Helminth infections of the European eel Anguilla Anguilla in the United Kingdom

Al-Atiya, S 2016, Helminth infections of the European eel Anguilla Anguilla in the United Kingdom , PhD thesis, University of Salford.

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Abstract

The European eel, Anguilla anguilla, is designated a threatened species and parasites are considered to be one of the contributory factors associated with the species decline. To address the lack of knowledge concerning parasite infections in the UK European eel population, a total of 140 specimens were obtained from the Environment Agency at 14 river sites across England and Wales. Each specimen was dissected and infection status determined for the different classes of helminth using a combination of morphological and molecular approaches, including a PCR-based restriction digestion approach to discriminate between the gill monogeneans Pseudodactylogyrus anguillae and P. bini. Overall, 101 eels (72.1 %) were infected with a total of 1504 helminths and these included gill monogeneans (prevalence = 35.7%), gastrointestinal nematodes (prevalence = 33.6%), the swim bladder nematode Anguillicoloides crassus (prevalence = 25.0%), acanthocephalans (prevalence = 30.0%) and cestodes (prevalence = 9.3%). Seven identified helminth species; the pathogenic pseudodactylids P. anguillae and P. bini, the pathogenic swim bladder nematode A. crassus, the gastrointestinal nematodes Spinitectus inermis and Paraquimperia tenerrima, and the tapeworms Proteocephalus macrocephalus and Bothriocephalus claviceps, are known eel specialists. A further 4 non-specialist eel helminths; the acanthocephalans Acanthocephalus clavula, A. lucii and the category 2 parasite Pomphorhynchus laevis, plus the gastrointestinal nematode Raphidascaris acus, were also identified. Helminth infection appeared to have a significant association with the larger eels and this was particularly evident for infections involving acanthocephalans. This presumably reflects the age and hence prolonged exposure to infection risk, as well as a more diverse diet of the larger, compared to the smaller, eels. Interestingly, the condition factor of the eels infected with helminths was also significantly greater than that of the uninfected eels. Helminth co-infections were commonly observed (54.5% of the infected eels) and the majority of these co-infections (75%) involved one, or both, of the pathogenic A. crassus and pseudodactylids. With regard to catchment sites, interesting differences were noted in the primary helminth infection data. Eel specimens analysed from the rivers in South East England contained the most numerous and diverse range of helminths. Indeed, helminth prevalence was 100% and co-infections, including up to 5 taxa, were common; pseudodactylids and acanthocephalans were present in all the observed co-infections. Eels sampled from rivers in North West England also contained a rich diversity of helminths and although pseudodactytlids were common, the gastrointestinal nematodes were the dominant taxa observed in co-infections. A. crassus and the pseudodactylids were the dominant helminths in co-infected eels sampled from South Wales and interestingly, even though this region had the second highest helminth prevalence, tapeworm infections were not observed. Only 50% of eels sampled from North Wales were infected with helminths; specifically, acanthocephalans and A. crassus were not observed in eels from this region and gastrointestinal nematodes were present in all the co-infections. Taken together, the data in this thesis confirms that European eels in the UK are commonly infected with a plethora of helminths. Some of the eel specimens exhibited known pathologies associated with their infections. However, the precise impacts that these helminths have upon eel health, and importantly the migratory capacity of the host, remain unknown and are worthy of further investigation.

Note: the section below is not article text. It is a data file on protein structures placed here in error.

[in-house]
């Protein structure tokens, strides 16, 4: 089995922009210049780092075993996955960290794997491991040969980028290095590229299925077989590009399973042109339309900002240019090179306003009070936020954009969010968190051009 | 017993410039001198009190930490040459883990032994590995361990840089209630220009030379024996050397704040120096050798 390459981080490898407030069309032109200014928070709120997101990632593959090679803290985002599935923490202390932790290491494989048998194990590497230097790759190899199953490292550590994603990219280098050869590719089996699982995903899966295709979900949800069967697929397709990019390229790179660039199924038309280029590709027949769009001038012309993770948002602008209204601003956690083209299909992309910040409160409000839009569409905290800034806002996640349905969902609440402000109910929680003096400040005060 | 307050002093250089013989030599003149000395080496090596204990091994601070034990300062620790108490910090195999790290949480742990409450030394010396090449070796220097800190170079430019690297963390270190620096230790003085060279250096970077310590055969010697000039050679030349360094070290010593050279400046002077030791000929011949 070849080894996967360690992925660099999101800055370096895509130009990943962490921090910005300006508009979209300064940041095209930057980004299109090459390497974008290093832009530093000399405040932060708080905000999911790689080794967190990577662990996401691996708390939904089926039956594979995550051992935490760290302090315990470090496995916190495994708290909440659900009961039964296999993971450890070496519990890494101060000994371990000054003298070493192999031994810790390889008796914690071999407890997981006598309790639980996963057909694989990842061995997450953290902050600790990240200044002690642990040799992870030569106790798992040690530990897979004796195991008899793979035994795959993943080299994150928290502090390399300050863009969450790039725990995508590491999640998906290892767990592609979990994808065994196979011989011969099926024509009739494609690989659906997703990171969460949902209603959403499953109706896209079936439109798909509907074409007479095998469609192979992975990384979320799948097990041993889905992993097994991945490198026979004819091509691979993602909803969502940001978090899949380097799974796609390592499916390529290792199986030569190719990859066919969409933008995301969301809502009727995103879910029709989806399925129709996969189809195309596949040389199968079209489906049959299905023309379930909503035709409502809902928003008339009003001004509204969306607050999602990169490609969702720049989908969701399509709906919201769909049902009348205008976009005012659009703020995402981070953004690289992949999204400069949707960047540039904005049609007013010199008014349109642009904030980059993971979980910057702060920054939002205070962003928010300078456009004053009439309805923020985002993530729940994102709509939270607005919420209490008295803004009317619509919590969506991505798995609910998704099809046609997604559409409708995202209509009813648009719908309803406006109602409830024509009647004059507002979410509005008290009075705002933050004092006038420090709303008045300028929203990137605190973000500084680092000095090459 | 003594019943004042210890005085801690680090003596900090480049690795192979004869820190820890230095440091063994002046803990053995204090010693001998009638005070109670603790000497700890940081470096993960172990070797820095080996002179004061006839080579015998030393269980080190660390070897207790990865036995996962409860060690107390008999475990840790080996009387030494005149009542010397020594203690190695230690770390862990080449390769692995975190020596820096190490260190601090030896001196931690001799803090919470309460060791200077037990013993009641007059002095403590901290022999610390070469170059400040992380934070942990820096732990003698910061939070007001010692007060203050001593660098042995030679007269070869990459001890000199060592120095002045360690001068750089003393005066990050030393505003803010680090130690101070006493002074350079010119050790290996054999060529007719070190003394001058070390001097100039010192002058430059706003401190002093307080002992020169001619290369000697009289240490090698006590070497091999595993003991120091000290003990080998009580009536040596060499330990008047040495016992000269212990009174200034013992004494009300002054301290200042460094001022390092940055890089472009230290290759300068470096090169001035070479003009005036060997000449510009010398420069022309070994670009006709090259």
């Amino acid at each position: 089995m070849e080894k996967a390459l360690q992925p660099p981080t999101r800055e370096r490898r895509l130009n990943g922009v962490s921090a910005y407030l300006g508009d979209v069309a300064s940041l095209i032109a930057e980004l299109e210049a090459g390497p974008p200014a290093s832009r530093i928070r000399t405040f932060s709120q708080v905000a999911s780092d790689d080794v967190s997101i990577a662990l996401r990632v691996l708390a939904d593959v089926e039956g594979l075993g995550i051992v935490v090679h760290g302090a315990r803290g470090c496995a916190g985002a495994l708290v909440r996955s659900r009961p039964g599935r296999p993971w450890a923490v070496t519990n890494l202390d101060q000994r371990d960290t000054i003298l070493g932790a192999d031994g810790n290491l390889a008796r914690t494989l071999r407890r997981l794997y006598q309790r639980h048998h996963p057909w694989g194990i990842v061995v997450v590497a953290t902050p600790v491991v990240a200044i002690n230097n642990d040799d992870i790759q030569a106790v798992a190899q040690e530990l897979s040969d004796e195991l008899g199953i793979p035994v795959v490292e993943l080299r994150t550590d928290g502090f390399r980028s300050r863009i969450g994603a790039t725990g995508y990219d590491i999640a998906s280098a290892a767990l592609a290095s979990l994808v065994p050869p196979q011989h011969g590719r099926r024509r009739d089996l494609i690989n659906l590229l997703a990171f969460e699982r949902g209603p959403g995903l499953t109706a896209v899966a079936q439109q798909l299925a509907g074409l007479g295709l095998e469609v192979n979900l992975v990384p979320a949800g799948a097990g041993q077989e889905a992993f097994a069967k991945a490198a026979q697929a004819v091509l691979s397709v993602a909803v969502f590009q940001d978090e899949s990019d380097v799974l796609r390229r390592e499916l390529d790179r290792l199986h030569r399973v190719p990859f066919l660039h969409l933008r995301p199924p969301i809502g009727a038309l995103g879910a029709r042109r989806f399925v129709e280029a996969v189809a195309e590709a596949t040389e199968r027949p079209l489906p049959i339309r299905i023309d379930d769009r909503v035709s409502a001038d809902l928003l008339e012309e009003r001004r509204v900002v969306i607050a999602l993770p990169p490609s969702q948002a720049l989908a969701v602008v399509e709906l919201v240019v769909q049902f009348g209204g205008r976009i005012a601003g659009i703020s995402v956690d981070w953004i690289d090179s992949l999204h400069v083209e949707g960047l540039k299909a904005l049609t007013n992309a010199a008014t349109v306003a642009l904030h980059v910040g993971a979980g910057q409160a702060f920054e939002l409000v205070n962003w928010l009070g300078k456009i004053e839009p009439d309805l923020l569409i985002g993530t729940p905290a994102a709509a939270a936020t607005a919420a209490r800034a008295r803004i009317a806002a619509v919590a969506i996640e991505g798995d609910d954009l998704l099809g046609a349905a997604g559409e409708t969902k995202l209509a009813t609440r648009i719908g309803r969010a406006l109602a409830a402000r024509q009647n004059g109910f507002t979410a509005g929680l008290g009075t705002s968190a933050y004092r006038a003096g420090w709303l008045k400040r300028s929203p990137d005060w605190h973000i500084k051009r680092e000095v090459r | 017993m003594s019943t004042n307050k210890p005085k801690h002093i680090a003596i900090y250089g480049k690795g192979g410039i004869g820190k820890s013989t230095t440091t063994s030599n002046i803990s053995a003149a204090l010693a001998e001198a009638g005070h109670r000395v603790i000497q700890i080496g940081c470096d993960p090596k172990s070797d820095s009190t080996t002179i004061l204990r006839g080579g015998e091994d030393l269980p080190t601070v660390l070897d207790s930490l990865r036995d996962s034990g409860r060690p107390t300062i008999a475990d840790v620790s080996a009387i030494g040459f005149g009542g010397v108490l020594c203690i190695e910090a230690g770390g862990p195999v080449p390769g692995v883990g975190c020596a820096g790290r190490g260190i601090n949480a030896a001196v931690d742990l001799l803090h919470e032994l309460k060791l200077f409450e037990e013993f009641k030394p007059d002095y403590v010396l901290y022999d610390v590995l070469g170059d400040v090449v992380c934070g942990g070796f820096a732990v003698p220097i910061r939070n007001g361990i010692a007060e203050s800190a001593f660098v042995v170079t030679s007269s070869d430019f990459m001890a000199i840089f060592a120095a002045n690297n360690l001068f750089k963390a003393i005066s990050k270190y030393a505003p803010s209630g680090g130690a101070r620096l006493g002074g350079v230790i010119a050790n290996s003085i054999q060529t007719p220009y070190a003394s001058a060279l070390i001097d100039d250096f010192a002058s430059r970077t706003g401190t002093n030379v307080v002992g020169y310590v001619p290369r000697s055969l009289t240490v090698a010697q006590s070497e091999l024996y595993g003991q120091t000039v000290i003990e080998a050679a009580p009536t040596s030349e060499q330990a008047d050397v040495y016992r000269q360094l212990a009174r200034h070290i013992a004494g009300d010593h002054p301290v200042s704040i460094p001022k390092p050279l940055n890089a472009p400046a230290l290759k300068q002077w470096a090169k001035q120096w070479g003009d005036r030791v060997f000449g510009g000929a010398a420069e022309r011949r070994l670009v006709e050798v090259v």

Item Type: Thesis (PhD)
Schools: Schools > School of Environment and Life Sciences
Funders: Non funded research
Depositing User: S Al-Atiya
Date Deposited: 08 Dec 2016 09:10
Last Modified: 08 Dec 2016 09:10
URI: http://usir.salford.ac.uk/id/eprint/40126

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